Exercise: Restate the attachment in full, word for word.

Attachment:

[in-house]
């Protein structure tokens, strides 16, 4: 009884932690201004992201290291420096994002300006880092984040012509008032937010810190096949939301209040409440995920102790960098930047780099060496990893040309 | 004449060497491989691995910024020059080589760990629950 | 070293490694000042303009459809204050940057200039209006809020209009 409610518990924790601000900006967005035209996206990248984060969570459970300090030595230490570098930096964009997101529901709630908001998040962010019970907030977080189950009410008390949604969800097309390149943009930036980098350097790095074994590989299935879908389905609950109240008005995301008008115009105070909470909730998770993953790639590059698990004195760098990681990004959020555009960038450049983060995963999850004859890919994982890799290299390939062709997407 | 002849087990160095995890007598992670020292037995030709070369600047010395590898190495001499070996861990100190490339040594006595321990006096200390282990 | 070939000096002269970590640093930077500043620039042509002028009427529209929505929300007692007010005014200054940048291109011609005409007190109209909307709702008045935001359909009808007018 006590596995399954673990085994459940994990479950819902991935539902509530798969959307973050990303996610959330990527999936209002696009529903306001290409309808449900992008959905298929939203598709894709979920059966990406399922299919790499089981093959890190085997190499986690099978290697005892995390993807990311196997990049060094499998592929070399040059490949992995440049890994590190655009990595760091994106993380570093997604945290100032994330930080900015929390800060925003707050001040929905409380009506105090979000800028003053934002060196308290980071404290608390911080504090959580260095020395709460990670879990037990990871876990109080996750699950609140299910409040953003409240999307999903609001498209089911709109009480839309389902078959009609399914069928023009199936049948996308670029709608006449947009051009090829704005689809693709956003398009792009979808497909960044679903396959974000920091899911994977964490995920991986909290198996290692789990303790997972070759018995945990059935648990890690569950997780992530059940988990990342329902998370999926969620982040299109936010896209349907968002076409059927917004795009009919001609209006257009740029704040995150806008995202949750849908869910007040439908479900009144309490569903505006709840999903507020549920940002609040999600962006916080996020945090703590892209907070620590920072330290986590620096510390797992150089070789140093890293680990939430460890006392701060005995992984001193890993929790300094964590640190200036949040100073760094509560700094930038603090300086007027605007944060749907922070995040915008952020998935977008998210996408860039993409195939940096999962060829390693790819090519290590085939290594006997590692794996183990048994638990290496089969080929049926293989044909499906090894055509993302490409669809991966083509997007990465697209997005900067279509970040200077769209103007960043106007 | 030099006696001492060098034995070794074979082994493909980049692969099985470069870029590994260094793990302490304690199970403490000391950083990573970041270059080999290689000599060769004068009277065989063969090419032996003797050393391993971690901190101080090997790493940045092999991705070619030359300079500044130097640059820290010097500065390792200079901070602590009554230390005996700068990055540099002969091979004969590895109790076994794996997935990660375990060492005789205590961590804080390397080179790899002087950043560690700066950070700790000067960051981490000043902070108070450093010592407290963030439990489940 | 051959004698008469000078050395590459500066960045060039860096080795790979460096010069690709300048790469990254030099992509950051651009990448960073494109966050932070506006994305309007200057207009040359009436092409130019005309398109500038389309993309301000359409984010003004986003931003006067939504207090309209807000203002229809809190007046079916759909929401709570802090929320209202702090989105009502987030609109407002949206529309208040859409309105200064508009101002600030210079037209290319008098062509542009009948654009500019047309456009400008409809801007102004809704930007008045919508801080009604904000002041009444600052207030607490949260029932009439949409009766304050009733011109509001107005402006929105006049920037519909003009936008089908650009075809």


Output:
[in-house]
């Protein structure tokens, strides 16, 4: 009884932690201004992201290291420096994002300006880092984040012509008032937010810190096949939301209040409440995920102790960098930047780099060496990893040309 | 004449060497491989691995910024020059080589760990629950 | 070293490694000042303009459809204050940057200039209006809020209009 409610518990924790601000900006967005035209996206990248984060969570459970300090030595230490570098930096964009997101529901709630908001998040962010019970907030977080189950009410008390949604969800097309390149943009930036980098350097790095074994590989299935879908389905609950109240008005995301008008115009105070909470909730998770993953790639590059698990004195760098990681990004959020555009960038450049983060995963999850004859890919994982890799290299390939062709997407 | 002849087990160095995890007598992670020292037995030709070369600047010395590898190495001499070996861990100190490339040594006595321990006096200390282990 | 070939000096002269970590640093930077500043620039042509002028009427529209929505929300007692007010005014200054940048291109011609005409007190109209909307709702008045935001359909009808007018 006590596995399954673990085994459940994990479950819902991935539902509530798969959307973050990303996610959330990527999936209002696009529903306001290409309808449900992008959905298929939203598709894709979920059966990406399922299919790499089981093959890190085997190499986690099978290697005892995390993807990311196997990049060094499998592929070399040059490949992995440049890994590190655009990595760091994106993380570093997604945290100032994330930080900015929390800060925003707050001040929905409380009506105090979000800028003053934002060196308290980071404290608390911080504090959580260095020395709460990670879990037990990871876990109080996750699950609140299910409040953003409240999307999903609001498209089911709109009480839309389902078959009609399914069928023009199936049948996308670029709608006449947009051009090829704005689809693709956003398009792009979808497909960044679903396959974000920091899911994977964490995920991986909290198996290692789990303790997972070759018995945990059935648990890690569950997780992530059940988990990342329902998370999926969620982040299109936010896209349907968002076409059927917004795009009919001609209006257009740029704040995150806008995202949750849908869910007040439908479900009144309490569903505006709840999903507020549920940002609040999600962006916080996020945090703590892209907070620590920072330290986590620096510390797992150089070789140093890293680990939430460890006392701060005995992984001193890993929790300094964590640190200036949040100073760094509560700094930038603090300086007027605007944060749907922070995040915008952020998935977008998210996408860039993409195939940096999962060829390693790819090519290590085939290594006997590692794996183990048994638990290496089969080929049926293989044909499906090894055509993302490409669809991966083509997007990465697209997005900067279509970040200077769209103007960043106007 | 030099006696001492060098034995070794074979082994493909980049692969099985470069870029590994260094793990302490304690199970403490000391950083990573970041270059080999290689000599060769004068009277065989063969090419032996003797050393391993971690901190101080090997790493940045092999991705070619030359300079500044130097640059820290010097500065390792200079901070602590009554230390005996700068990055540099002969091979004969590895109790076994794996997935990660375990060492005789205590961590804080390397080179790899002087950043560690700066950070700790000067960051981490000043902070108070450093010592407290963030439990489940 | 051959004698008469000078050395590459500066960045060039860096080795790979460096010069690709300048790469990254030099992509950051651009990448960073494109966050932070506006994305309007200057207009040359009436092409130019005309398109500038389309993309301000359409984010003004986003931003006067939504207090309209807000203002229809809190007046079916759909929401709570802090929320209202702090989105009502987030609109407002949206529309208040859409309105200064508009101002600030210079037209290319008098062509542009009948654009500019047309456009400008409809801007102004809704930007008045919508801080009604904000002041009444600052207030607490949260029932009439949409009766304050009733011109509001107005402006929105006049920037519909003009936008089908650009075809």